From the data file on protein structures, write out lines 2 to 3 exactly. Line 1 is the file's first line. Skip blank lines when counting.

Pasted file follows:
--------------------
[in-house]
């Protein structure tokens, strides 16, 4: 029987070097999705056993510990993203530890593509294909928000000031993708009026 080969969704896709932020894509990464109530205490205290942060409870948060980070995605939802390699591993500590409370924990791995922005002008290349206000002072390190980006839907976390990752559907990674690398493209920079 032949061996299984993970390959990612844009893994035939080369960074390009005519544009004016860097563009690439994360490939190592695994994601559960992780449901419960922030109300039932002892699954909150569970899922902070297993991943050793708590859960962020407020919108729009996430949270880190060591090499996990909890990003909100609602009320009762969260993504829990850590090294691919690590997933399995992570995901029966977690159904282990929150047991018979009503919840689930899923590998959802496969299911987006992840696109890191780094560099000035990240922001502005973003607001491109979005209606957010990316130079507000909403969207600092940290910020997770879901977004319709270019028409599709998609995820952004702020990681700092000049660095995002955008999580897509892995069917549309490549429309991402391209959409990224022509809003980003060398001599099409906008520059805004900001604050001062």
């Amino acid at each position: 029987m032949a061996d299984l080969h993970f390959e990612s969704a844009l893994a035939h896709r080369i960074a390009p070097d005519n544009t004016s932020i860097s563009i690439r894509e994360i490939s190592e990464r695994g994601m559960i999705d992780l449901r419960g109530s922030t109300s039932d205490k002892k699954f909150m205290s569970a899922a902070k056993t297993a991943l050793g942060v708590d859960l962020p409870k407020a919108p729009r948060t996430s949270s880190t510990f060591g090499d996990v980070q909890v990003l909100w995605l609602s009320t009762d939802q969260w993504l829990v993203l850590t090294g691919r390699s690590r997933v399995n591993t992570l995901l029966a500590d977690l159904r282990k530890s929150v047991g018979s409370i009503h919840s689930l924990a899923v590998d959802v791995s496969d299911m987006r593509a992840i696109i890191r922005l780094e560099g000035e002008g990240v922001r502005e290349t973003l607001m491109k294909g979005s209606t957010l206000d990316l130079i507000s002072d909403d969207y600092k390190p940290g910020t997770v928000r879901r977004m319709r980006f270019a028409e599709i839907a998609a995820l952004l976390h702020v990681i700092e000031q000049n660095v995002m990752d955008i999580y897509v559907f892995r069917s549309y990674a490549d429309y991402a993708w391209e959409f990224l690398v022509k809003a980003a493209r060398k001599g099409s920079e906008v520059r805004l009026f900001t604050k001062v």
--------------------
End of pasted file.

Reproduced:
């Protein structure tokens, strides 16, 4: 029987070097999705056993510990993203530890593509294909928000000031993708009026 080969969704896709932020894509990464109530205490205290942060409870948060980070995605939802390699591993500590409370924990791995922005002008290349206000002072390190980006839907976390990752559907990674690398493209920079 032949061996299984993970390959990612844009893994035939080369960074390009005519544009004016860097563009690439994360490939190592695994994601559960992780449901419960922030109300039932002892699954909150569970899922902070297993991943050793708590859960962020407020919108729009996430949270880190060591090499996990909890990003909100609602009320009762969260993504829990850590090294691919690590997933399995992570995901029966977690159904282990929150047991018979009503919840689930899923590998959802496969299911987006992840696109890191780094560099000035990240922001502005973003607001491109979005209606957010990316130079507000909403969207600092940290910020997770879901977004319709270019028409599709998609995820952004702020990681700092000049660095995002955008999580897509892995069917549309490549429309991402391209959409990224022509809003980003060398001599099409906008520059805004900001604050001062």
């Amino acid at each position: 029987m032949a061996d299984l080969h993970f390959e990612s969704a844009l893994a035939h896709r080369i960074a390009p070097d005519n544009t004016s932020i860097s563009i690439r894509e994360i490939s190592e990464r695994g994601m559960i999705d992780l449901r419960g109530s922030t109300s039932d205490k002892k699954f909150m205290s569970a899922a902070k056993t297993a991943l050793g942060v708590d859960l962020p409870k407020a919108p729009r948060t996430s949270s880190t510990f060591g090499d996990v980070q909890v990003l909100w995605l609602s009320t009762d939802q969260w993504l829990v993203l850590t090294g691919r390699s690590r997933v399995n591993t992570l995901l029966a500590d977690l159904r282990k530890s929150v047991g018979s409370i009503h919840s689930l924990a899923v590998d959802v791995s496969d299911m987006r593509a992840i696109i890191r922005l780094e560099g000035e002008g990240v922001r502005e290349t973003l607001m491109k294909g979005s209606t957010l206000d990316l130079i507000s002072d909403d969207y600092k390190p940290g910020t997770v928000r879901r977004m319709r980006f270019a028409e599709i839907a998609a995820l952004l976390h702020v990681i700092e000031q000049n660095v995002m990752d955008i999580y897509v559907f892995r069917s549309y990674a490549d429309y991402a993708w391209e959409f990224l690398v022509k809003a980003a493209r060398k001599g099409s920079e906008v520059r805004l009026f900001t604050k001062v």